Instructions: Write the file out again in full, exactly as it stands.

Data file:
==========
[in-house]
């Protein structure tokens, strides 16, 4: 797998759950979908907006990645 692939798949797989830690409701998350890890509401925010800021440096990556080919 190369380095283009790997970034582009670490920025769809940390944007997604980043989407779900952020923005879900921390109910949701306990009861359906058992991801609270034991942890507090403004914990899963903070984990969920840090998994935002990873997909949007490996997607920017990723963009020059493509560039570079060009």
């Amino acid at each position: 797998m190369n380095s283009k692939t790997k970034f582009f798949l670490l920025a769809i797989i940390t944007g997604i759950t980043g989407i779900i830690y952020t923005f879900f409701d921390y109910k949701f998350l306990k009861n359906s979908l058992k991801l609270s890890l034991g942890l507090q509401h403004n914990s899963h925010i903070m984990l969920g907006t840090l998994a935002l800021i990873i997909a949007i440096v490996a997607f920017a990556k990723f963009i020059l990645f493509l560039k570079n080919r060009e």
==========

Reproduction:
[in-house]
């Protein structure tokens, strides 16, 4: 797998759950979908907006990645 692939798949797989830690409701998350890890509401925010800021440096990556080919 190369380095283009790997970034582009670490920025769809940390944007997604980043989407779900952020923005879900921390109910949701306990009861359906058992991801609270034991942890507090403004914990899963903070984990969920840090998994935002990873997909949007490996997607920017990723963009020059493509560039570079060009």
């Amino acid at each position: 797998m190369n380095s283009k692939t790997k970034f582009f798949l670490l920025a769809i797989i940390t944007g997604i759950t980043g989407i779900i830690y952020t923005f879900f409701d921390y109910k949701f998350l306990k009861n359906s979908l058992k991801l609270s890890l034991g942890l507090q509401h403004n914990s899963h925010i903070m984990l969920g907006t840090l998994a935002l800021i990873i997909a949007i440096v490996a997607f920017a990556k990723f963009i020059l990645f493509l560039k570079n080919r060009e």